Atlantic Ocean Road
|Atlantic Ocean Road|
|Maintained by Norwegian Public Roads Administration|
|Length:||8.3 km (5.2 mi)|
|Existed:||7 July 1989 – present|
The Atlantic Ocean Road or the Atlantic Road (Norwegian: Atlanterhavsveien) is a 8.3-kilometer (5.2 mi) long section of County Road 64 which runs through an archipelago in Eide and Averøy in Møre og Romsdal, Norway. The fixed link passes by Hustadvika, an unsheltered part of the Norwegian Sea, connecting the island of Averøy with the mainland and Romsdalshalvøya peninsula. The road runs between the villages of Kårvåg on Averøy and Vevang in Eida. The road is built on several small islands and skerries, which are connected by several causeways, viaducts and eight bridges—the most prominent being Storseisundet Bridge.
The route was originally proposed as a railway line in the early 20th century, but this was ultimately abandoned. Serious planning of the road started in the 1970s, and construction started on 1 August 1983. During construction, the area was hit by twelve hurricanes. The road was opened on 7 July 1989, having cost 122 million Norwegian krone (NOK), of which 25 percent was financed with tolls and the rest from public grants. Collection of tolls was scheduled to run for 15 years, but by June 1999 the road was paid off and the toll removed. The road is preserved as a cultural heritage site and is classified as a National Tourist Route. It is a popular site to film automotive commercials, has been declared the world's best road trip, and been awarded the title as "Norwegian Construction of the Century". In 2009, the Atlantic Ocean Tunnel opened from Averøy to Kristiansund; combined, they have become a second fixed link between Kristiansund and Molde.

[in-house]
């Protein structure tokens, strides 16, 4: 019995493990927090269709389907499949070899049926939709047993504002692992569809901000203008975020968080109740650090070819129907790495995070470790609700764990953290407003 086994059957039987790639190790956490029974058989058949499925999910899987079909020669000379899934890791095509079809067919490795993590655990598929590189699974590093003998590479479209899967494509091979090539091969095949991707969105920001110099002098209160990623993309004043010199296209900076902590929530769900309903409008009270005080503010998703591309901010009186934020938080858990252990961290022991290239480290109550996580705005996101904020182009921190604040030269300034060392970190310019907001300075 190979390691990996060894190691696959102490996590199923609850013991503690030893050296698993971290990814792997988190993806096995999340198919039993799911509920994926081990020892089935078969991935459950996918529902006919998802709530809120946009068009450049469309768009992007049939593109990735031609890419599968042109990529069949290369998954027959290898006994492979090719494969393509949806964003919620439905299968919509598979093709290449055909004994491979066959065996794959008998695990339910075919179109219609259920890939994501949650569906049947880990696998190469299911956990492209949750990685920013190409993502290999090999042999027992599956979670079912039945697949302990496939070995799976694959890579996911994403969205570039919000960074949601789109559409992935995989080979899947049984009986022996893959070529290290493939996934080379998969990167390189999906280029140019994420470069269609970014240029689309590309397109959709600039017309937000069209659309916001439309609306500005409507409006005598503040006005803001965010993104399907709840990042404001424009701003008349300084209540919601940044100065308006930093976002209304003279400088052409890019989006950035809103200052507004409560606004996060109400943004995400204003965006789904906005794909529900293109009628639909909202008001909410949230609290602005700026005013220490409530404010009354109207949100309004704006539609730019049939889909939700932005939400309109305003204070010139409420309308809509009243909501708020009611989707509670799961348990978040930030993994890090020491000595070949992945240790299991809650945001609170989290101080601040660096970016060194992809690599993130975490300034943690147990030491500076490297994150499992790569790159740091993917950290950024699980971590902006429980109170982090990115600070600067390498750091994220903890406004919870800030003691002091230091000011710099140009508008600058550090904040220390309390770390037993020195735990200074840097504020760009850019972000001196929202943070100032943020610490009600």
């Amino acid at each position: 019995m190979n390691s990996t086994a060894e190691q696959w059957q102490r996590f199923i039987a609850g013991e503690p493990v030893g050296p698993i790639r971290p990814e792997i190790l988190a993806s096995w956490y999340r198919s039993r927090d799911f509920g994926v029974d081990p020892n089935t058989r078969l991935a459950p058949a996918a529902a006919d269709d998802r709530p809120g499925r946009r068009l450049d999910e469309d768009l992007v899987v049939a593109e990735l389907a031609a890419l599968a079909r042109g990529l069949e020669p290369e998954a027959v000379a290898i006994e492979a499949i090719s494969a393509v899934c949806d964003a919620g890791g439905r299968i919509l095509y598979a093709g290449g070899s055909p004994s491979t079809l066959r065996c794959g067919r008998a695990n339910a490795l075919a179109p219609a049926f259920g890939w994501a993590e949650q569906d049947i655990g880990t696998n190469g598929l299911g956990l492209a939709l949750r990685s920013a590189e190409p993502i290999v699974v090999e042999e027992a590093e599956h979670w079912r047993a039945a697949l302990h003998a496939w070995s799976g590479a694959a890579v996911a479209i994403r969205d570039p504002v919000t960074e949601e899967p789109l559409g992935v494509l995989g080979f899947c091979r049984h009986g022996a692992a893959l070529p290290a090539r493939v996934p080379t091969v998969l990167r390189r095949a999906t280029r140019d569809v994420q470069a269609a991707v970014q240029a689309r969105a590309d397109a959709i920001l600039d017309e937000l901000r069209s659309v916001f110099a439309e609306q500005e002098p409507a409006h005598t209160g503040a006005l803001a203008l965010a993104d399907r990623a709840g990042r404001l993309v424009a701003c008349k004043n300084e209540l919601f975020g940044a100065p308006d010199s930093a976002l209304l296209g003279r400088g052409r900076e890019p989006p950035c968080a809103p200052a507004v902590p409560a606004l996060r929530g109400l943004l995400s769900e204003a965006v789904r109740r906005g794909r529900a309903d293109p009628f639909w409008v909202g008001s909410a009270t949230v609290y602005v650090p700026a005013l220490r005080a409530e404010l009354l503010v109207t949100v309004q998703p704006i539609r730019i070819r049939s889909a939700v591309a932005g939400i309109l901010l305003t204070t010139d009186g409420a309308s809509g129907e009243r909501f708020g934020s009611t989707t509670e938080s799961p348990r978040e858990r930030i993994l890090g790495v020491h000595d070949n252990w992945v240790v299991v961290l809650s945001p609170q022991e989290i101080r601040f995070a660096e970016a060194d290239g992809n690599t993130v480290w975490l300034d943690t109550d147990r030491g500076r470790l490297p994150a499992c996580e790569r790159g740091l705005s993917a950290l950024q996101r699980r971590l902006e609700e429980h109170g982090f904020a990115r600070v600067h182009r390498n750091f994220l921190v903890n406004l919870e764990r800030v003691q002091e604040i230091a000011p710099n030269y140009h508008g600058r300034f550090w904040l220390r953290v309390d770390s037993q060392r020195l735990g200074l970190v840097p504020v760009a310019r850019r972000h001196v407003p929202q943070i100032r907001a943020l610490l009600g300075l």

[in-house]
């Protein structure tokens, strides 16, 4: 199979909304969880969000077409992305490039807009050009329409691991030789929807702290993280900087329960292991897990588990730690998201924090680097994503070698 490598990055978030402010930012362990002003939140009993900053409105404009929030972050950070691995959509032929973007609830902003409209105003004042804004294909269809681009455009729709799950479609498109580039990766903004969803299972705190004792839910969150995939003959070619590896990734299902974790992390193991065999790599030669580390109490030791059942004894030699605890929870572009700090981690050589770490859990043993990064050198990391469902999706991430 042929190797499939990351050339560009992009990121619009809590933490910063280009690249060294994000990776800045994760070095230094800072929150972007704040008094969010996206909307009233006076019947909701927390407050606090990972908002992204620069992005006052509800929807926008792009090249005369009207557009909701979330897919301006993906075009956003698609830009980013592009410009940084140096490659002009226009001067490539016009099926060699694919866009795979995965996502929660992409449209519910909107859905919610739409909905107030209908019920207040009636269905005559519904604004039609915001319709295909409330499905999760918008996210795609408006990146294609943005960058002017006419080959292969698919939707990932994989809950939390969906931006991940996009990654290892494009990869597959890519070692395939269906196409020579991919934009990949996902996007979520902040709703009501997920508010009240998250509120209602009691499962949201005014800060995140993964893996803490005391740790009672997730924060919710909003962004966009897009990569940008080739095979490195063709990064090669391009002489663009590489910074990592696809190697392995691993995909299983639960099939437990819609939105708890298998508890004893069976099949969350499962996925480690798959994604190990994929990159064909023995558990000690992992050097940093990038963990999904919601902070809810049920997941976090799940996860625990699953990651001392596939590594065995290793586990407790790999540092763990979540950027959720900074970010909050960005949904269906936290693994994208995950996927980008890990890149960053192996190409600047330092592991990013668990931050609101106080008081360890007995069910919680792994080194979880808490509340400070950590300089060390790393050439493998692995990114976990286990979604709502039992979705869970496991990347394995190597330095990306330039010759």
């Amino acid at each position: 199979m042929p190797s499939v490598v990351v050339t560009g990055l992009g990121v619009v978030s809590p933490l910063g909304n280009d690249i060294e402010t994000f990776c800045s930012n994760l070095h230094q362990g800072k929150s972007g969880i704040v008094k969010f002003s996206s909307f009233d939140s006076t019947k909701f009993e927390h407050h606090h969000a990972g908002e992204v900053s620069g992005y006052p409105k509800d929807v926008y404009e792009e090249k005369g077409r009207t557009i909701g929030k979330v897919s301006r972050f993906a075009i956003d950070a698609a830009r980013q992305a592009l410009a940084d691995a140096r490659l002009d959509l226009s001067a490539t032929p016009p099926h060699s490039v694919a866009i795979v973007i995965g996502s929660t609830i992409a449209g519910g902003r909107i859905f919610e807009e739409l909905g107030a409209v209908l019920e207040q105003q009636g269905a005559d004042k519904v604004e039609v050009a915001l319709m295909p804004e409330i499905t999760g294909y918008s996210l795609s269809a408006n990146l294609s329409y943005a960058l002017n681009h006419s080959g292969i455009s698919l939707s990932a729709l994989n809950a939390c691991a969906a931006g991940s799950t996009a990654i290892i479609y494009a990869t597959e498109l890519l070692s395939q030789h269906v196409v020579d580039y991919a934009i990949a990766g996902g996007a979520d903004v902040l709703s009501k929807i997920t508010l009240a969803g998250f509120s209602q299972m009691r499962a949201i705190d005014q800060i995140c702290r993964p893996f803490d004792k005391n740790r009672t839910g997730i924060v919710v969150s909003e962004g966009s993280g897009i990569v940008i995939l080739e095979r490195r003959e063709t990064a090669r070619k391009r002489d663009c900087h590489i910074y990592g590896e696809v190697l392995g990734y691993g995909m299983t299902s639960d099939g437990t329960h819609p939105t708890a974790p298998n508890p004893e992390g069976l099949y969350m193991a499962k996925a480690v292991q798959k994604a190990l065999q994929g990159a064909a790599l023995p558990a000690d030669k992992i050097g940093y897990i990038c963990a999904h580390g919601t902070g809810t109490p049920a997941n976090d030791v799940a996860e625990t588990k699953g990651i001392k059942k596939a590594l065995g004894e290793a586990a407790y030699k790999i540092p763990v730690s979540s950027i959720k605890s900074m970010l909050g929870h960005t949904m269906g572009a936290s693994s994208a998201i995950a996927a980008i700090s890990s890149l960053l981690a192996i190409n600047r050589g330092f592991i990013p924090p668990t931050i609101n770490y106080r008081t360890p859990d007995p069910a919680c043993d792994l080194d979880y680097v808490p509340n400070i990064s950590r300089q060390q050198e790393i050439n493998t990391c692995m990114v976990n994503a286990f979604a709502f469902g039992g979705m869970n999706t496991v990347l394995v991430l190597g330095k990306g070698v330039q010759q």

Route description 
The Atlantic Ocean Road is a 8.274-kilometer (5.141 mi) long section of County Road 64 which connects the island and municipality of Averøy with the mainland at Eide. The road runs across an archipelago of partially inhabited islands and skerries. To the north lies Hustadvika, an unsheltered section of the Norwegian Sea, while to the south lies Lauvøyfjorden. The road has a width of 6.5 meters (21 ft) and a maximum gradient of eight percent. It consists of eight bridges and four resting places accommodated as viewpoints. Several tourist sites, including dining, fishing and scuba diving resorts, have been established on the islands. Along with the section from Vevang to Bud, the Atlantic Ocean Road has been designated one of eighteen National Tourist Routes.
Starting on Averøy, the Atlantic Ocean Road begins at Utheim, close to the village of Kårvåg. It runs onto the isle of Kuholmen and then across the 115-meter (377 ft) long Little Lauvøysund Bridge onto the isle of Lille Lauvøy. It continues across the 52-meter (171 ft) long Store Lauvholmen Bridge onto Store Lauvøy. Next it crosses the equally long Geitøysund Bridge to Geitøya, which features a viewpoint and parking. The route then runs across Eldhusøya and Lyngholmen, before reaching Ildhusøya, where there is a resting place, parking and a viewpoint. Next is Storseisundet Bridge, a cantilever bridge which is 260 meters (850 ft) long. The municipal border between Eide and Averøy runs under the bridge. The road then runs across Flatskjæret, where there is a viewpoint, before crossing onto Hulvågen via the three Hulvågen Bridges, which combined are 293-meter (961 ft) long. From there the road runs through Skarvøy and Strømsholmen, both which feature a resting place. The route reaches the mainland over the 119-meter (390 ft) long Vevangstraumen Bridge.
The first proposals to use the route were made in the early 20th century. Planning of the Rauma Line, which would connect the national railway network to Møre og Romsdal, was under way, and several proposals were made to extend it to the coastal towns. In 1921, Møre og Romsdal County Council chose the outer route, which would have followed a path close to that of the Atlantic Ocean Road. However, the Rauma Line was never built further than to Åndalsnes, and in 1935, the Parliament of Norway decided to connect the coastal towns in Møre og Romsdal to Åndalsnes via road instead of rail.